And looking round, he met her eyes, and from their expression he concluded that she was understanding it just as he was. But this was a mistake; she almost completely missed the meaning of the words of the service; she had not heard them, in fact. She could not listen to them and take them in, so strong was the one feeling that filled her breast and grew stronger and stronger. That feeling was joy at the completion of the process that for the last month and a half had been going on in her soul, and had during those six weeks been a joy and a torture to her. On the day when in the drawing-room of the house in Arbaty Street she had gone up to him in her brown dress, and given herself to him without a word—on that day, at that hour, there took place in her heart a complete severance from all her old life, and a quite different, new, utterly strange life had begun for her, while the old life was actually going on as before. Those six weeks had for her been a time of the utmost bliss and the utmost misery. All her life, all her desires and hopes were concentrated on this one man, still uncomprehended by her, to whom she was bound by a feeling of alternate attraction and repulsion, even less comprehended than the man himself, and all the while she was going on living in the outward conditions of her old life. Living the old life, she was horrified at herself, at her utter insurmountable callousness to all her own past, to things, to habits, to the people she had loved, who loved her—to her mother, who was wounded by her indifference, to her kind, tender father, till then dearer than all the world. At one moment she was horrified at this indifference, at another she rejoiced at what had brought her to this indifference. She could not frame a thought, not a wish apart from life with this man; but this new life was not yet, and she could not even picture it clearly to herself. There was only anticipation, the dread and joy of the new and the unknown. And now behold—anticipation and uncertainty and remorse at the abandonment of the old life—all was ending, and the new was beginning. This new life could not but have terrors for her inexperience; but, terrible or not, the change had been wrought six weeks before in her soul, and this was merely the final sanction of what had long been completed in her heart.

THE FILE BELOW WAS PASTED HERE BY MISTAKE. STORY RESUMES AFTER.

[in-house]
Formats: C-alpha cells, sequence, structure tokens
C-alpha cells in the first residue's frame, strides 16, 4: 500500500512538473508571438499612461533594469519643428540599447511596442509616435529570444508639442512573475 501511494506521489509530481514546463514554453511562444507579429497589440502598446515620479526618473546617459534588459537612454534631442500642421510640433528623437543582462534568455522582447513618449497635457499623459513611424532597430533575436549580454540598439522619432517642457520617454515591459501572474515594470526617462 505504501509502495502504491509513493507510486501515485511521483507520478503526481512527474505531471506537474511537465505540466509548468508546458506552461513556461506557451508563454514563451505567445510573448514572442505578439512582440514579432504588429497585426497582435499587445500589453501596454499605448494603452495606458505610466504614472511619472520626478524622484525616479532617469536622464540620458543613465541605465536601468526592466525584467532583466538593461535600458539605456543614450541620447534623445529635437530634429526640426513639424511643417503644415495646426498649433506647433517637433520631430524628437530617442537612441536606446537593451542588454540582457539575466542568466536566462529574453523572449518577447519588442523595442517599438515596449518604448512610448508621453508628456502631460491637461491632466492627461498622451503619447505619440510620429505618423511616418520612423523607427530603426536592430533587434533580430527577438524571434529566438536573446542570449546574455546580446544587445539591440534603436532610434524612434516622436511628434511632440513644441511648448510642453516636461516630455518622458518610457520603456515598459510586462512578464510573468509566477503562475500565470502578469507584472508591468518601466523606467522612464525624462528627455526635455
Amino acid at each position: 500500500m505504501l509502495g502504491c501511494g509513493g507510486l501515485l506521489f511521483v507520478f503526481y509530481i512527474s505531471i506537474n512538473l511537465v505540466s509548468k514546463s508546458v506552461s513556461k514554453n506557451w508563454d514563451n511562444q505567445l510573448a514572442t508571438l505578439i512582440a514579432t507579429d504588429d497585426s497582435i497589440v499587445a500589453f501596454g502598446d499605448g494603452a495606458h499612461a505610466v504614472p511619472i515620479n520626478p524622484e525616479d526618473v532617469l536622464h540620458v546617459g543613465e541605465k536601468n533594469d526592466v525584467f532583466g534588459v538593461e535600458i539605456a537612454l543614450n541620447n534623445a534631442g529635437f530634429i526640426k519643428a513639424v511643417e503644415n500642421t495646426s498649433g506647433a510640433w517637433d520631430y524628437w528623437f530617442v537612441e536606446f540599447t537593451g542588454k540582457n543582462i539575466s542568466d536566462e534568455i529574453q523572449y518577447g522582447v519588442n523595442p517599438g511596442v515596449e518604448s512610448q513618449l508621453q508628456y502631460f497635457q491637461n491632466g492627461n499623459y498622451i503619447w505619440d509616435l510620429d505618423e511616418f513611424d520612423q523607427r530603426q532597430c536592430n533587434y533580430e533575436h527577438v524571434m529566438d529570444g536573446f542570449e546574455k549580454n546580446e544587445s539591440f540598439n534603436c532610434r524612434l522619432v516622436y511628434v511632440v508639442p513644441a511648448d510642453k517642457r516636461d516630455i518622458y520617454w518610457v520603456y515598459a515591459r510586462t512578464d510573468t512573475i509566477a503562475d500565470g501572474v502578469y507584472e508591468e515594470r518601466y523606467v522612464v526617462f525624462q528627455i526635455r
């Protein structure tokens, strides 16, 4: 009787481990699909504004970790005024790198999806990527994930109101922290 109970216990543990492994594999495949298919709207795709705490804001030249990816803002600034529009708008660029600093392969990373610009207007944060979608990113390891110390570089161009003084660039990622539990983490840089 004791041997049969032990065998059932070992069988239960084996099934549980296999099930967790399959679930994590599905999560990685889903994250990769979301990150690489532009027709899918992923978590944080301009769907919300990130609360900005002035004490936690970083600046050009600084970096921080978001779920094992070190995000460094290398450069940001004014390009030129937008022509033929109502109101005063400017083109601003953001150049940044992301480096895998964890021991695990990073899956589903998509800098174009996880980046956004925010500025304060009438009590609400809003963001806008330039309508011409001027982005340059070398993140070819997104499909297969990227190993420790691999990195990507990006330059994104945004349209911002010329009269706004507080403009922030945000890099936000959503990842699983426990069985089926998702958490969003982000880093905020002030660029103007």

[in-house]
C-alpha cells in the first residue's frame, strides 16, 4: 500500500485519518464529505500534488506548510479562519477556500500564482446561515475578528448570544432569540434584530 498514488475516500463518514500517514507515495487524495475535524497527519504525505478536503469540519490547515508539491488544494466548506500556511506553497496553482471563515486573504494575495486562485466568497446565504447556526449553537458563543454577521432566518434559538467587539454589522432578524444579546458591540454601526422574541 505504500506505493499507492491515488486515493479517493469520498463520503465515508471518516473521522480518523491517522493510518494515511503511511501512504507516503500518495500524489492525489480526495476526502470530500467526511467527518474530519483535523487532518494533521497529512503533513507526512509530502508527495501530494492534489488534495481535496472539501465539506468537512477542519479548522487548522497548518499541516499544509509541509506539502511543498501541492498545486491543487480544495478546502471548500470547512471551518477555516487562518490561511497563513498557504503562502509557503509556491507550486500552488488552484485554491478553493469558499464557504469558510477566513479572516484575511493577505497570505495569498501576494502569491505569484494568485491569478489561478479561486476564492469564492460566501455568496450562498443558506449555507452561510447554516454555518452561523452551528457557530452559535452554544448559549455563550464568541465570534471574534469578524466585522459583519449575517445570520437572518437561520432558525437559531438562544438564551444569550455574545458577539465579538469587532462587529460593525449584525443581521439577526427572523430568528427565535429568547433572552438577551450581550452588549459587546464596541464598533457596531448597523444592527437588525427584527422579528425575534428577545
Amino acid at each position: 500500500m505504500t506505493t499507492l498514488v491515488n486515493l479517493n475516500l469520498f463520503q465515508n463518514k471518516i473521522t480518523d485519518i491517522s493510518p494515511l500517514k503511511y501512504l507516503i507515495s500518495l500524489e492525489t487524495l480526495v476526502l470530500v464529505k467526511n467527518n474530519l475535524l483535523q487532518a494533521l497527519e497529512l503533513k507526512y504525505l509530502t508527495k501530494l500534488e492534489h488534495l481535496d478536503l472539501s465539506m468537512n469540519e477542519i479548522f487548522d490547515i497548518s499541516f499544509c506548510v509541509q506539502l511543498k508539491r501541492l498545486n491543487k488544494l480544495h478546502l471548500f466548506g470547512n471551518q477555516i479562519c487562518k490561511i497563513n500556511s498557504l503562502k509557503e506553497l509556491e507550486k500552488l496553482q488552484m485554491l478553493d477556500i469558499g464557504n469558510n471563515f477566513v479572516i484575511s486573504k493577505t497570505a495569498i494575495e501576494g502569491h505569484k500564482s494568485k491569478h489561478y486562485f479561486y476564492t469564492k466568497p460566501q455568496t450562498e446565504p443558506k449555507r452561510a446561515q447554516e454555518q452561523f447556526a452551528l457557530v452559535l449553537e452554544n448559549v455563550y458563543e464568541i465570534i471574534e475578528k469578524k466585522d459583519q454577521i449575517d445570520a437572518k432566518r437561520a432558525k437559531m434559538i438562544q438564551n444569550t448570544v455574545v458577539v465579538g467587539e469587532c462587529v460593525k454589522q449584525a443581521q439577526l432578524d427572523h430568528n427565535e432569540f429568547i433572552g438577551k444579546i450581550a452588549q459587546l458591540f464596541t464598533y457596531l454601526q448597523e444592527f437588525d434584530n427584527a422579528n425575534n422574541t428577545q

Turning again to the lectern, the priest with some difficulty took Kitty’s little ring, and asking Levin for his hand, put it on the first joint of his finger. “The servant of God, Konstantin, plights his troth to the servant of God, Ekaterina.” And putting his big ring on Kitty’s touchingly weak, pink little finger, the priest said the same thing.
And the bridal pair tried several times to understand what they had to do, and each time made some mistake and were corrected by the priest in a whisper. At last, having duly performed the ceremony, having signed the rings with the cross, the priest handed Kitty the big ring, and Levin the little one. Again they were puzzled, and passed the rings from hand to hand, still without doing what was expected.